GE Aviation has opened a $13 million Vehicle Energy Systems Integration Lab (VESIL), at its Evendale, Ohio facility, to improve thermal management capabilities for advanced combat aircraft applications, including GE’s adaptive cycle engine program in development for current and future Department of Defense fighter jets.
Knowing that next-generation military aircraft will produce record levels of heat due to unprecedented radar, electronic, and weapon loads, GE is dedicated to finding solutions that the Department of Defense requires to improve mission capabilities. The engine is the best source to remove waste heat by burning fuel or rejecting it to bypass air.
The new lab is unique in its ability to test fuel, air, and heat in the same space, emulating the thermal loads of a full scale aircraft with future generation engine interfaces. The flexible lab can accommodate component testing through full subsystem and system integration. A state-of-the-art data acquisition system allows for the non-stop collection of 8000 variables every millisecond to ensure that every event is logged for evaluation.
“VESIL allows us to learn how these complex thermal systems interact, rather than attempting to fix problems once the aircraft is built. Our findings could also be integrated into current applications, such as the Adaptive Engine Technology Development (AETD) program in which GE is proud to be partnering on with the Air Force Research Lab,” said Neil Garrigan, GE Aviation Advanced Products Executive Manager. “This lab accelerates the learning process and the development path to significant mission capabilities and cost savings for our customers,” he said.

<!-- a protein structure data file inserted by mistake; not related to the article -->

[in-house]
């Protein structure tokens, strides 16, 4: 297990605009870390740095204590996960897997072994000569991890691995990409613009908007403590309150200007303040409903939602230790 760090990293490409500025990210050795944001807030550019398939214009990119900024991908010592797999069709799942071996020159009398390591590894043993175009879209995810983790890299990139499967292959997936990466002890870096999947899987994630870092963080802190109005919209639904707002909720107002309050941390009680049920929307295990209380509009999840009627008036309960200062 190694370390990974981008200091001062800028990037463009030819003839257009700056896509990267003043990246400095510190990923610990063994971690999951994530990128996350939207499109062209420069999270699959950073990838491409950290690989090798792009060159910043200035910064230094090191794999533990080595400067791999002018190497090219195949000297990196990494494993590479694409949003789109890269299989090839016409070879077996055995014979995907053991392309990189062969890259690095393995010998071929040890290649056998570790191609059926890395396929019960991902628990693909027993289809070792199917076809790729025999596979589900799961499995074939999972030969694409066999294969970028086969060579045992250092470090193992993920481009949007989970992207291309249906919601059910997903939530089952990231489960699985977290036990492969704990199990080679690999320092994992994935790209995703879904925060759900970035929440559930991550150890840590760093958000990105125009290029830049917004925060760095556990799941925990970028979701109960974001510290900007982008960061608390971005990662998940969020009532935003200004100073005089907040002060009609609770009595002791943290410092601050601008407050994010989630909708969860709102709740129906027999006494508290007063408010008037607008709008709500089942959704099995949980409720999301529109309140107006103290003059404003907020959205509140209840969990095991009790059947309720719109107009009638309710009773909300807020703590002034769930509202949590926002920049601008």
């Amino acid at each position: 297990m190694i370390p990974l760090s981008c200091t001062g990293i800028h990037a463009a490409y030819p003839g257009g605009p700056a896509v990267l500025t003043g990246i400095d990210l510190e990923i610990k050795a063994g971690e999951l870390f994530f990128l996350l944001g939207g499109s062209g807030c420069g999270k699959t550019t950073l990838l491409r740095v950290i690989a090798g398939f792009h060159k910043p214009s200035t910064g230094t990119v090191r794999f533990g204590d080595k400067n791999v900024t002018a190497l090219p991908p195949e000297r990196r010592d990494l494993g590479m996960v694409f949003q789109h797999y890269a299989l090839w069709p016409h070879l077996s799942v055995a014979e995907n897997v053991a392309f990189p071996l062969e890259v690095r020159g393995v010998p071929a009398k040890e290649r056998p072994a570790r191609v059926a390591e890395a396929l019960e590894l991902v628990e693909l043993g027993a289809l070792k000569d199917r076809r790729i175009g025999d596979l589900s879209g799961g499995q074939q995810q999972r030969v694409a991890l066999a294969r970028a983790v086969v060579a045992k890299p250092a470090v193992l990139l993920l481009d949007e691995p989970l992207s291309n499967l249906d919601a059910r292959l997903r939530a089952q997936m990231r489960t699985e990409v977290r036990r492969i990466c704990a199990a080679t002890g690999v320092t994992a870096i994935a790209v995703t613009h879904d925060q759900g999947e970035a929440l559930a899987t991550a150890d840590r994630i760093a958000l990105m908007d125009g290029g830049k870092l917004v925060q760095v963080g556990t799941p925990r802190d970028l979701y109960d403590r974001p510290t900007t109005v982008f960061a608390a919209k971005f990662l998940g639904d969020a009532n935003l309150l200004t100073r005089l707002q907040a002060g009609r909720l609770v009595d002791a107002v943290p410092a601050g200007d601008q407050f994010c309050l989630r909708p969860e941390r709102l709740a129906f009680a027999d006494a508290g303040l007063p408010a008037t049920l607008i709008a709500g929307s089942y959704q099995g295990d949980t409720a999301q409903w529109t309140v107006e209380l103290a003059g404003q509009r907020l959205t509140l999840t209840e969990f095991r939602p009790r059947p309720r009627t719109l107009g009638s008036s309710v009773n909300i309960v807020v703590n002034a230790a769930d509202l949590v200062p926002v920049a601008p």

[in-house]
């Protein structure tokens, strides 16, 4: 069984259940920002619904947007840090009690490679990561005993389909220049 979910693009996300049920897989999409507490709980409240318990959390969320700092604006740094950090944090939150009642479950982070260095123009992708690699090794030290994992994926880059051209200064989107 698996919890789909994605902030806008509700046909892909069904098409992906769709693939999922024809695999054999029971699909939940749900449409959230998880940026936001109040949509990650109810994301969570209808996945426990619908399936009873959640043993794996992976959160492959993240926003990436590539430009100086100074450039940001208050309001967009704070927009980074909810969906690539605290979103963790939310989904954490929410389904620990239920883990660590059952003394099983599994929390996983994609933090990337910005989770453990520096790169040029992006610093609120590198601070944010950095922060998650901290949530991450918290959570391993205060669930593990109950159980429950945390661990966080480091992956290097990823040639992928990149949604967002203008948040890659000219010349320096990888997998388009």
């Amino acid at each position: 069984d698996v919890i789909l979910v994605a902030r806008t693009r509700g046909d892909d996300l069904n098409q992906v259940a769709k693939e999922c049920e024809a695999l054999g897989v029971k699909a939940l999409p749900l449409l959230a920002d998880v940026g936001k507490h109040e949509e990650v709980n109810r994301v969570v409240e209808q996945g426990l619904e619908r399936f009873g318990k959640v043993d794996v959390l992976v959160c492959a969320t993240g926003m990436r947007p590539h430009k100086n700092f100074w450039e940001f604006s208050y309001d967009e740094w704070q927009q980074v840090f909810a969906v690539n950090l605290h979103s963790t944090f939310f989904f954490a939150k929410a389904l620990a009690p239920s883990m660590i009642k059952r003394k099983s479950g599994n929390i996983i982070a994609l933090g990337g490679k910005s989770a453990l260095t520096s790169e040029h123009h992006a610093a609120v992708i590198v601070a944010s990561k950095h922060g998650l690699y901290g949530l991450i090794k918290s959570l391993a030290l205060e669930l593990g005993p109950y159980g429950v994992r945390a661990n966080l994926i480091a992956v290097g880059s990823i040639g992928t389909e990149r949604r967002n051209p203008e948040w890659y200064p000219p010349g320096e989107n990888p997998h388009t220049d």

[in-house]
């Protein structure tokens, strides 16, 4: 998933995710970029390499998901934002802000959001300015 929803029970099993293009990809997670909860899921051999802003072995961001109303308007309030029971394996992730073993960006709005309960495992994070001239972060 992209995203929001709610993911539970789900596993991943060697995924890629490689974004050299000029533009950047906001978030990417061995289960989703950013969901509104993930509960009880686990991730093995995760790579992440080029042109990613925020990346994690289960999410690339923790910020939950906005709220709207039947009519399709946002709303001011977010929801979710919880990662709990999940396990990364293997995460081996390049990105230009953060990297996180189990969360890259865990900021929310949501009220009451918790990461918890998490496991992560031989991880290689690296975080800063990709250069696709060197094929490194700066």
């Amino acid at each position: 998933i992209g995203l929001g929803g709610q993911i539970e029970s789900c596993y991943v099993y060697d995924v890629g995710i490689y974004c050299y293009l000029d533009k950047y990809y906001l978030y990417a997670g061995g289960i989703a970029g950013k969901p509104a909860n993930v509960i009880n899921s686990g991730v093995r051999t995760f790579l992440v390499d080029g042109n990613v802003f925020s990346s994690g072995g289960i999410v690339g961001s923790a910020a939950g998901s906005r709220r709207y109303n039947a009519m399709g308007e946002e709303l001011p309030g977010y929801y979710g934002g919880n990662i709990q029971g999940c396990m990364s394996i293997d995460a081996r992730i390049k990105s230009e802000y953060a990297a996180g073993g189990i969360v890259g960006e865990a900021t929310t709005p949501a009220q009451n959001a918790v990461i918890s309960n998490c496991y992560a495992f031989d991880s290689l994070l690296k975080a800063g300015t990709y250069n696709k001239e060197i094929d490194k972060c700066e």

The University of Cincinnati (UC) and the University of Cincinnati Research Institute (UCRI) provided $1.1M in additional equipment as part of a $5M Research and Development Center Attraction Program (RDCAP) grant to UC from the State of Ohio. GE and UC are collaborating on thermal management learning opportunities for UC engineering students.
Learn more about GE Aviation’s military engines.
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